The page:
A real next generation of solar cell technology is just around the corner. It's time to start thinking about the benefits.
July 1, 2021
In its most recent quarterly earnings report, MeyerBurger stated that its perovskite-silicon tandem solar module with an efficiency of over 27% would potentially hit the market in 2023.
At the end of June, JinkoSolar stated in its quarterly results report that it is expected to successfully test a laminated perovskite solar cell with an efficiency of over 30% by the end of the year. The company also said it has completed construction of a “high-efficiency laminated perovskite cell technology platform”.
Also at the end of June, 1366 Technologies merged with Hunt Perovskite Technologies with the aim of offering a perovskite-silicon tandem solar cell with an efficiency 30% higher than that of the best solar cells on the market.
As a reminder, the CEO of 1366 told pv magazine USA just six months ago:
In fact, I not only believe that several gigawatts of Tandem will be sold by the end of 2022, but I am also confident that Tandem will achieve more than 50% of our industry's market share in ten years' time.
However, the more spirited members of our industry remind us that historically it takes decades to bring solar panel technology from the laboratory to the market.
One expert wondered what JinkoSolar's “technology platform” really is and whether it is appropriate for investors to seriously consider it. And another industry observer assumes that the forecast by 1366 Technologies that several gigawatts of production capacity for tandem cells will be available before the end of next year will be exposed.
This author won't let any of this rationality dampen our excitement.
Efficiency brings the price of everything down
The biggest advantage of the increased efficiency of solar panels is that everything is cheaper per watt and per kilowatt hour.
In the picture above, created by LONGi Solar, there is a comparison between a 380 watt solar panel and a 425 watt device. The units are the same size, but the 425 watt model has 11.8% more watts due to efficiency improvements. A 380 watt model found online – LR6-72HPH-380M – had an efficiency of 19%.
Note that in the Rate of Change column, the hardware and land savings are 7% when a 1 GW geothermal power plant is converted from a 380 watt to a 425 watt unit.
Now imagine that we have a solar module with 30% efficiency: That is an increase in electricity production of 57% compared to the 380 watt unit. For simplicity, we'll pretend the benefits scale linearly with the LONGi comparison above. This means that the 7% system savings become almost 35% savings.
These construction cost savings generally scale with the electricity cost savings. Solar is already proclaimed the king of cheap energy generation. If we cut another 35% in construction costs, solely by improving the efficiency of the solar panels, that's pretty sweet icing on the cake.
Three other benefits result from breakthroughs in the efficiency of solar modules. First, local land savings lead to a reduction in local pushback. Second, a lower carbon footprint results from less equipment, transportation and labor. And of course a massive increase in efficiency would revitalize the spirit of the entire solar industry – and that for a third advantage.
The first two advantages are obvious. For example, pv magazine USA reported on the battle to build the largest solar power plant east of the Rocky Mountains in 2019.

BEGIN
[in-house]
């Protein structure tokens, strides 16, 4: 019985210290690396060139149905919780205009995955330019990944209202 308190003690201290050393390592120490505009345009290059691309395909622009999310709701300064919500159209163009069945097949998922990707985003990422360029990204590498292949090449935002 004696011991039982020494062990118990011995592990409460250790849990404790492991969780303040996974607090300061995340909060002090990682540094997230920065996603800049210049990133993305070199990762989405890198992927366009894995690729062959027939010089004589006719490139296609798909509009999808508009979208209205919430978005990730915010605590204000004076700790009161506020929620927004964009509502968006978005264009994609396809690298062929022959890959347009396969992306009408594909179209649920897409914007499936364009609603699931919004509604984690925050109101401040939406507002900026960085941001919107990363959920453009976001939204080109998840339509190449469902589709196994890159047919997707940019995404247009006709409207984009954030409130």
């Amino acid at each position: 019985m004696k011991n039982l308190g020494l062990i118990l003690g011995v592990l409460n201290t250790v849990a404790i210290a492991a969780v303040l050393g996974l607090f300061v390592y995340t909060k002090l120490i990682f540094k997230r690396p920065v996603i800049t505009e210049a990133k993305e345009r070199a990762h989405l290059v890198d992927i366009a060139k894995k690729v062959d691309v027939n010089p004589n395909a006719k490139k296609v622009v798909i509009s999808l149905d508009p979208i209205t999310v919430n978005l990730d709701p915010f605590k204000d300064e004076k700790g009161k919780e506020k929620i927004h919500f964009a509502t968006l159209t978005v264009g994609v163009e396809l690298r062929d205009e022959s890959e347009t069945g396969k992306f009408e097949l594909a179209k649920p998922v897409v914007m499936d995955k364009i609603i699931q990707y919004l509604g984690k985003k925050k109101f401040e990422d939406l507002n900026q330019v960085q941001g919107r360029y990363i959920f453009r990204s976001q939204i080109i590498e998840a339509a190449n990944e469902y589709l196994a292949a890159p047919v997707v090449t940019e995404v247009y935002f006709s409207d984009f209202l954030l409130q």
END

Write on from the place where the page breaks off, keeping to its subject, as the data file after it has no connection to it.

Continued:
This battle made it clear that while solar power is as popular as apple pie, its popularity has still declined, in part due to setbacks in agriculture and rural areas. It also expressed concern about the environmental aspects of producing large quantities of polysilicon and then recycling these solar modules.
If land use is reduced by a third and electricity for production is also reduced by a third, it is logical to assume that the pushback will also decrease somewhat.
Do solar scientists dream of efficiency records?
This image comes from the National Renewable Energy Laboratory's (NREL) Best Research-Cell Efficiency Chart. A lot of readers don't know this chart because it applies directly to their lives, but because it's just so damn cool to see the rapid advances solar technology has made over the past few years.
Records are cool, lasers that beam energy onto specialized solar cells are cool, and even carbon nanotube solar tube dreams are cool (even if we never figure out how to make them) because that's how life and innovation work.
If – or more likely if – the world's solar manufacturers solve the manufacturing challenges behind tandem perovskite silicon solar cells, it will pave a clear path to 34-35% efficient solar cells (Product).
In expensive markets – for example the International Space Station – multi-layer solar cell products are already common, but they are still too expensive for practical surface-based power generation.
We will finally see highly efficient multijunction products for the common man.
Rolled up solar panels on the SpaceX Dragon.
Of course, multi-layer products are currently available for purchase. Panasonic's HIT goes way back, and REC's Alpha product was released less than two years ago. But these products have not yet fulfilled the promises of our efficiency dreams.
These efficiency dreams are undoubtedly deep in the minds of the researchers at Fraunhofer and NREL, as we can see from the aforementioned 68.9% solar cell, which absorbs laser explosions, or the 47.1% six-layer solar cell, which is manufactured with surprisingly achievable technologies becomes .
As our planet is experiencing record heat waves due to carbon emissions killing our most vulnerable, it's nice to have something to dream about.
The views and opinions expressed in this article are the author's own views and opinions and do not necessarily reflect the views of. contrary PV magazine.
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